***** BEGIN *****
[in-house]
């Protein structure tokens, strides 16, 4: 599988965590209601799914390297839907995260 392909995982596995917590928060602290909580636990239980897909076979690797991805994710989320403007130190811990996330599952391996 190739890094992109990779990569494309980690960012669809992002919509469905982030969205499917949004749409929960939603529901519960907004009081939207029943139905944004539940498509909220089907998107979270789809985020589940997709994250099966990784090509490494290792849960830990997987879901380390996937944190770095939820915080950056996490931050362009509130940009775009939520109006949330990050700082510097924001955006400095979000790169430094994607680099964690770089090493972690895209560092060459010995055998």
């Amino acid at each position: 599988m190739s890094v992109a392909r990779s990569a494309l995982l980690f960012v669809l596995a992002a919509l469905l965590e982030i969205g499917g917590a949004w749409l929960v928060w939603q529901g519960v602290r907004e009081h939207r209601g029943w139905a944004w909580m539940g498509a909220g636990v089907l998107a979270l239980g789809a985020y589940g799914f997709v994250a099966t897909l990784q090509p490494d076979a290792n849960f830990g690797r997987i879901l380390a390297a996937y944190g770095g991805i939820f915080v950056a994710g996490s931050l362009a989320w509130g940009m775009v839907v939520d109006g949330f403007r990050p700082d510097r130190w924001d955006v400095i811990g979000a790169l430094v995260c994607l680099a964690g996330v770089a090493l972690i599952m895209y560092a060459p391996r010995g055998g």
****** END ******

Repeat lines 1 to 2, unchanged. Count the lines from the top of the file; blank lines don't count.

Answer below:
[in-house]
């Protein structure tokens, strides 16, 4: 599988965590209601799914390297839907995260 392909995982596995917590928060602290909580636990239980897909076979690797991805994710989320403007130190811990996330599952391996 190739890094992109990779990569494309980690960012669809992002919509469905982030969205499917949004749409929960939603529901519960907004009081939207029943139905944004539940498509909220089907998107979270789809985020589940997709994250099966990784090509490494290792849960830990997987879901380390996937944190770095939820915080950056996490931050362009509130940009775009939520109006949330990050700082510097924001955006400095979000790169430094994607680099964690770089090493972690895209560092060459010995055998």